The Law Governing a Will – Can You Change It?
Traditionally, a will in Maine was governed by the place where the decedent was domiciled at the time of his or her death. The common law definition of “domicile” in Maine means the place (A) where a person resides, and (B) where that person intends to remain and, whenever absent, intends to return. See State v. Falcone, 2006 ME 90, ¶ 9, 902 A.2d 141. That meant that a court would apply the laws of the State of Maine regarding meaning and effect to the will and that the Personal Representative (also known in other jurisdictions as an Executor) would have the powers, and be subject the duties and requirements, set forth in Maine’s statutes and case law.
Under Prior Law, Trusts Were Treated Differently
Under prior law, trusts were not similarly restricted. A trust could set forth a governing law other than the State of Maine. In a trust, there are very few restrictions on what default laws the trust must abide by. Generally, the terms of a trust are only limited by the knowledge and skill of the drafting attorney, which, in theory, reflect the intent of the client. For this reason, and others, trust are often the preferred estate planning vehicle.
Maine’s New Uniform Probate Code
The Maine Uniform Probate Code (MUPC), Title 18-C M. R. S. § 1-101 et seq., with a delayed effective date of September 1, 2019, revokes Title 18-A. Title 18-C brings with it significant changes to the law. One change is ushered in by § 2-703, which enables the drafter of any instrument, including but not limited to Wills, to alter the governing law. Local, Maine law, would only govern in the absence of a governing law provision unless the application of that law is contrary to the provisions relating to the elective share, exempt property and allowances or any other public policy of Maine applicable to the disposition. This is a change in the law from the former Title 18-A and establishes parity between the Maine Uniform Probate Code and the Maine Uniform Trust Code. See Title 18-B M.R.S. § 107.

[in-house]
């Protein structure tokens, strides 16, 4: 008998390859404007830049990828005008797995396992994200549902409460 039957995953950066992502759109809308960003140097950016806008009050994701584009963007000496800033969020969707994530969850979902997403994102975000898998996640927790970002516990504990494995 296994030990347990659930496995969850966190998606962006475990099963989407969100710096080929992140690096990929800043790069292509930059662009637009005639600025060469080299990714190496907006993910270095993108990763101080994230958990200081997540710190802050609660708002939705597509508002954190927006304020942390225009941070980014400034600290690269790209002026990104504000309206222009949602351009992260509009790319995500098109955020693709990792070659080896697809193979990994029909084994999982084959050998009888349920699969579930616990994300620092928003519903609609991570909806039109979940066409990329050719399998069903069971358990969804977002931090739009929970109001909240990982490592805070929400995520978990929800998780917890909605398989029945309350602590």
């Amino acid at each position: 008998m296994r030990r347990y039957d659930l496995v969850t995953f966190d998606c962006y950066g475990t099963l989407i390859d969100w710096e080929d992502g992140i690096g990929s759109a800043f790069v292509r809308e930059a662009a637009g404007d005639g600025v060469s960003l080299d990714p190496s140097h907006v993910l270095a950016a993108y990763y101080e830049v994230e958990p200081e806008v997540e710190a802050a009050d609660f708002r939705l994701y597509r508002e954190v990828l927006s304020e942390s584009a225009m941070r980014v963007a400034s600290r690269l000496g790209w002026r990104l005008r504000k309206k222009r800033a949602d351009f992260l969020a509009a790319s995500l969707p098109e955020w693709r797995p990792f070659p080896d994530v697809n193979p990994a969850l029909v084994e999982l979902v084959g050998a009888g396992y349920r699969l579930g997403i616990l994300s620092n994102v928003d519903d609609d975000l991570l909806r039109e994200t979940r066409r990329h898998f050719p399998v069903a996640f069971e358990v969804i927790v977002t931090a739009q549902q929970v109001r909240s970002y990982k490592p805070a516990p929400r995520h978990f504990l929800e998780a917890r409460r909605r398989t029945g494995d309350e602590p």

To be clear § 2-703 only addresses the “meaning and legal effect” of an instrument. In Maine, choice of law as to execution of wills is governed by 18-C M.R.S. § 2-505, which provides “A written will is valid if executed in compliance with section 2-502 or if its execution complies with the law at the time of execution of the place where the will is executed, or of the law of the place where at the time of execution or at the time of death the testator is domiciled, has a place of abode or is a national or if executed in compliance with 10 United States Code, Section 1044d.” 10 United States Code, Section 1044d addresses military testamentary instruments and is not further discussed.
The enactment of § 2-703 is important because it, with the rest of Title 18-C, puts trusts and wills on equal footing. Many wills contain trust provisions. This fact confuses people. However, a trust isn’t a “thing” so much as it is an agreement (or declaration) that establishes a special relationship among parties and that relationship can be established in a separate instrument (a trust) or under a testamentary instrument (a will). For this reason, and others, allowing wills to alter the governing law governing the meaning and effect of its provisions, such as separate trusts, can be helpful for the knowledgable drafter that wants to alter default provisions of the probate or trust code. This is a change in the law that increases what lawyers can do for their clients within the context of a will and is a welcomed change.